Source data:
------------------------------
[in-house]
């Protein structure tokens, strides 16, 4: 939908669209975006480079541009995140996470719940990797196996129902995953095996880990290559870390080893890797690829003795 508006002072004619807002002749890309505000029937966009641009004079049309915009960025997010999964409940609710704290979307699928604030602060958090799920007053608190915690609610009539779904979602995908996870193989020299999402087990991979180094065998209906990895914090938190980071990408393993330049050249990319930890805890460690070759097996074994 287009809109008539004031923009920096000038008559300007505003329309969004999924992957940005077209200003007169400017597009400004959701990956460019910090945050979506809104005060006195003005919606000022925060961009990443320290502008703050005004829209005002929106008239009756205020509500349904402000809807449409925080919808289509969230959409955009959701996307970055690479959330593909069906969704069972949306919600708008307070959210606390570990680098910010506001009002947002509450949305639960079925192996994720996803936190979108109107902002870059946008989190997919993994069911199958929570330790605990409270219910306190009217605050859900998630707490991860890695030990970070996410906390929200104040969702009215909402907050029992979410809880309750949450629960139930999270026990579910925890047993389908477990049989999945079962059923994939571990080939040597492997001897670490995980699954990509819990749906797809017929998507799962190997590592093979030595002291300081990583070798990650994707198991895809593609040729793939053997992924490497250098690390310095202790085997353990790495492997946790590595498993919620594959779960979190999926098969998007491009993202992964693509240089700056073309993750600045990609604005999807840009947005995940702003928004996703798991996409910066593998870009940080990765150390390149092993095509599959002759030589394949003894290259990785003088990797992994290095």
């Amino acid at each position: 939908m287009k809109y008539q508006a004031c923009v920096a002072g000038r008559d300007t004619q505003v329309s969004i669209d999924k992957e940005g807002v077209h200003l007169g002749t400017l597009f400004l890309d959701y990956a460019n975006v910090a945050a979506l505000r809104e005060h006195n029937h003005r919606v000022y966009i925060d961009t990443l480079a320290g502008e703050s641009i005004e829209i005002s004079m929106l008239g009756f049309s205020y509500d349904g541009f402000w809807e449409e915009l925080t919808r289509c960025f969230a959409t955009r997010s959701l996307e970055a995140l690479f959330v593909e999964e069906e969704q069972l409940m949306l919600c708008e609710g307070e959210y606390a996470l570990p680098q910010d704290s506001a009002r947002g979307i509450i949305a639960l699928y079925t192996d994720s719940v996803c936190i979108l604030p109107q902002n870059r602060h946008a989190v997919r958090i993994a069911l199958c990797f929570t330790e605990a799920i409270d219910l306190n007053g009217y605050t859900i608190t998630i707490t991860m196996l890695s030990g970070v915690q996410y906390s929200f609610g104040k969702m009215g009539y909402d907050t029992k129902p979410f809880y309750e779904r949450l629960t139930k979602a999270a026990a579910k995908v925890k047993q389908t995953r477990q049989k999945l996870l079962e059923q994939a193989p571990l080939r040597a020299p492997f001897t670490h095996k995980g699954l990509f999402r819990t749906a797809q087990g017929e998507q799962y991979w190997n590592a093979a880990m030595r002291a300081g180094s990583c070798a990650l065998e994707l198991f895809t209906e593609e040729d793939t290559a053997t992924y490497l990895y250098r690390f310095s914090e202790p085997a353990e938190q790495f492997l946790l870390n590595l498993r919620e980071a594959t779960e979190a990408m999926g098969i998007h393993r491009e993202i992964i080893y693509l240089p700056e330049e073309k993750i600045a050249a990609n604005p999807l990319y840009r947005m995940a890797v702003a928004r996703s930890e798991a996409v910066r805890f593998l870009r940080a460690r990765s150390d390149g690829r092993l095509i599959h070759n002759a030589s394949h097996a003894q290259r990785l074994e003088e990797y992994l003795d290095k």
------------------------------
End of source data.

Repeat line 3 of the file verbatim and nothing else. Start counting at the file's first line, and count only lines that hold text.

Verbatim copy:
């Amino acid at each position: 939908m287009k809109y008539q508006a004031c923009v920096a002072g000038r008559d300007t004619q505003v329309s969004i669209d999924k992957e940005g807002v077209h200003l007169g002749t400017l597009f400004l890309d959701y990956a460019n975006v910090a945050a979506l505000r809104e005060h006195n029937h003005r919606v000022y966009i925060d961009t990443l480079a320290g502008e703050s641009i005004e829209i005002s004079m929106l008239g009756f049309s205020y509500d349904g541009f402000w809807e449409e915009l925080t919808r289509c960025f969230a959409t955009r997010s959701l996307e970055a995140l690479f959330v593909e999964e069906e969704q069972l409940m949306l919600c708008e609710g307070e959210y606390a996470l570990p680098q910010d704290s506001a009002r947002g979307i509450i949305a639960l699928y079925t192996d994720s719940v996803c936190i979108l604030p109107q902002n870059r602060h946008a989190v997919r958090i993994a069911l199958c990797f929570t330790e605990a799920i409270d219910l306190n007053g009217y605050t859900i608190t998630i707490t991860m196996l890695s030990g970070v915690q996410y906390s929200f609610g104040k969702m009215g009539y909402d907050t029992k129902p979410f809880y309750e779904r949450l629960t139930k979602a999270a026990a579910k995908v925890k047993q389908t995953r477990q049989k999945l996870l079962e059923q994939a193989p571990l080939r040597a020299p492997f001897t670490h095996k995980g699954l990509f999402r819990t749906a797809q087990g017929e998507q799962y991979w190997n590592a093979a880990m030595r002291a300081g180094s990583c070798a990650l065998e994707l198991f895809t209906e593609e040729d793939t290559a053997t992924y490497l990895y250098r690390f310095s914090e202790p085997a353990e938190q790495f492997l946790l870390n590595l498993r919620e980071a594959t779960e979190a990408m999926g098969i998007h393993r491009e993202i992964i080893y693509l240089p700056e330049e073309k993750i600045a050249a990609n604005p999807l990319y840009r947005m995940a890797v702003a928004r996703s930890e798991a996409v910066r805890f593998l870009r940080a460690r990765s150390d390149g690829r092993l095509i599959h070759n002759a030589s394949h097996a003894q290259r990785l074994e003088e990797y992994l003795d290095k």